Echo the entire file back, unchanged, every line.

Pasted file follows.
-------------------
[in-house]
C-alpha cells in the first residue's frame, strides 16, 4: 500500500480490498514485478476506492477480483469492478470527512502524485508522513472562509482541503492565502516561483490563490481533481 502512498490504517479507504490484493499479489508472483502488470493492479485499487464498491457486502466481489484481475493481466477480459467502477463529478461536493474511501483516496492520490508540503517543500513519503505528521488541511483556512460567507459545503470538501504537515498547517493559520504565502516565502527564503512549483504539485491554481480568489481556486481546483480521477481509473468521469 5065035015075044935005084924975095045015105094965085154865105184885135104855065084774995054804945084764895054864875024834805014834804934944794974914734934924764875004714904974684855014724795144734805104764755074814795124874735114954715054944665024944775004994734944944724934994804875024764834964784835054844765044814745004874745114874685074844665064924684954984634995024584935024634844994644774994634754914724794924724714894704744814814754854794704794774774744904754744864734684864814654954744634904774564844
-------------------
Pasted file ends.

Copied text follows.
[in-house]
C-alpha cells in the first residue's frame, strides 16, 4: 500500500480490498514485478476506492477480483469492478470527512502524485508522513472562509482541503492565502516561483490563490481533481 502512498490504517479507504490484493499479489508472483502488470493492479485499487464498491457486502466481489484481475493481466477480459467502477463529478461536493474511501483516496492520490508540503517543500513519503505528521488541511483556512460567507459545503470538501504537515498547517493559520504565502516565502527564503512549483504539485491554481480568489481556486481546483480521477481509473468521469 5065035015075044935005084924975095045015105094965085154865105184885135104855065084774995054804945084764895054864875024834805014834804934944794974914734934924764875004714904974684855014724795144734805104764755074814795124874735114954715054944665024944775004994734944944724934994804875024764834964784835054844765044814745004874745114874685074844665064924684954984634995024584935024634844994644774994634754914724794924724714894704744814814754854794704794774774744904754744864734684864814654954744634904774564844